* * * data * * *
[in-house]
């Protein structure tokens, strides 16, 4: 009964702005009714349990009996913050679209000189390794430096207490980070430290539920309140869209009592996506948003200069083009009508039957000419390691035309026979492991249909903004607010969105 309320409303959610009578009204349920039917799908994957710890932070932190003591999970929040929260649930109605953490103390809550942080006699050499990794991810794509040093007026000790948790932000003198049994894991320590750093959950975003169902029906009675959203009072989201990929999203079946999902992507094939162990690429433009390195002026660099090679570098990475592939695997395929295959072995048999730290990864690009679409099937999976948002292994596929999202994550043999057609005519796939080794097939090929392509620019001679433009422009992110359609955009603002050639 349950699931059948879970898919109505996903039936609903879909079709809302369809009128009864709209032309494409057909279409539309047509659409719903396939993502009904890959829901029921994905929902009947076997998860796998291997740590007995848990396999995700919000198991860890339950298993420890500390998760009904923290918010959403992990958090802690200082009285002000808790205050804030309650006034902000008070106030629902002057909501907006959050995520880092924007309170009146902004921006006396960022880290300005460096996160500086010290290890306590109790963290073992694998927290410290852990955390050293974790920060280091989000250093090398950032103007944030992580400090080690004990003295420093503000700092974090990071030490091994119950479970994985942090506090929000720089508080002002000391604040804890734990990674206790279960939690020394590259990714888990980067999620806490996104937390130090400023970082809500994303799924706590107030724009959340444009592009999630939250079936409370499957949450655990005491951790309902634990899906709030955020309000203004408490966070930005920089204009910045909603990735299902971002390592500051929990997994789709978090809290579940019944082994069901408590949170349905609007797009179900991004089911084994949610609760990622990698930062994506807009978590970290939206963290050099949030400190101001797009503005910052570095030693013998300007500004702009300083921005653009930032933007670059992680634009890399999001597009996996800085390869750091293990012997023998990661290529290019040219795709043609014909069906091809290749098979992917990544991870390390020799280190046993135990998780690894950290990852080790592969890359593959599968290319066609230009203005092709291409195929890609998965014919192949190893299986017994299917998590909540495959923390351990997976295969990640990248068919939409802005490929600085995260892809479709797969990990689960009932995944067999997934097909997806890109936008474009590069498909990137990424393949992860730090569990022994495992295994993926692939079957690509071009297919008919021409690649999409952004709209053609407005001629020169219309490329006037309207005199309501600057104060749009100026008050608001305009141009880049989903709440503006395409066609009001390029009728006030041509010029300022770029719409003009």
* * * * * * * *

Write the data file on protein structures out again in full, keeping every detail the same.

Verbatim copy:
[in-house]
């Protein structure tokens, strides 16, 4: 009964702005009714349990009996913050679209000189390794430096207490980070430290539920309140869209009592996506948003200069083009009508039957000419390691035309026979492991249909903004607010969105 309320409303959610009578009204349920039917799908994957710890932070932190003591999970929040929260649930109605953490103390809550942080006699050499990794991810794509040093007026000790948790932000003198049994894991320590750093959950975003169902029906009675959203009072989201990929999203079946999902992507094939162990690429433009390195002026660099090679570098990475592939695997395929295959072995048999730290990864690009679409099937999976948002292994596929999202994550043999057609005519796939080794097939090929392509620019001679433009422009992110359609955009603002050639 349950699931059948879970898919109505996903039936609903879909079709809302369809009128009864709209032309494409057909279409539309047509659409719903396939993502009904890959829901029921994905929902009947076997998860796998291997740590007995848990396999995700919000198991860890339950298993420890500390998760009904923290918010959403992990958090802690200082009285002000808790205050804030309650006034902000008070106030629902002057909501907006959050995520880092924007309170009146902004921006006396960022880290300005460096996160500086010290290890306590109790963290073992694998927290410290852990955390050293974790920060280091989000250093090398950032103007944030992580400090080690004990003295420093503000700092974090990071030490091994119950479970994985942090506090929000720089508080002002000391604040804890734990990674206790279960939690020394590259990714888990980067999620806490996104937390130090400023970082809500994303799924706590107030724009959340444009592009999630939250079936409370499957949450655990005491951790309902634990899906709030955020309000203004408490966070930005920089204009910045909603990735299902971002390592500051929990997994789709978090809290579940019944082994069901408590949170349905609007797009179900991004089911084994949610609760990622990698930062994506807009978590970290939206963290050099949030400190101001797009503005910052570095030693013998300007500004702009300083921005653009930032933007670059992680634009890399999001597009996996800085390869750091293990012997023998990661290529290019040219795709043609014909069906091809290749098979992917990544991870390390020799280190046993135990998780690894950290990852080790592969890359593959599968290319066609230009203005092709291409195929890609998965014919192949190893299986017994299917998590909540495959923390351990997976295969990640990248068919939409802005490929600085995260892809479709797969990990689960009932995944067999997934097909997806890109936008474009590069498909990137990424393949992860730090569990022994495992295994993926692939079957690509071009297919008919021409690649999409952004709209053609407005001629020169219309490329006037309207005199309501600057104060749009100026008050608001305009141009880049989903709440503006395409066609009001390029009728006030041509010029300022770029719409003009």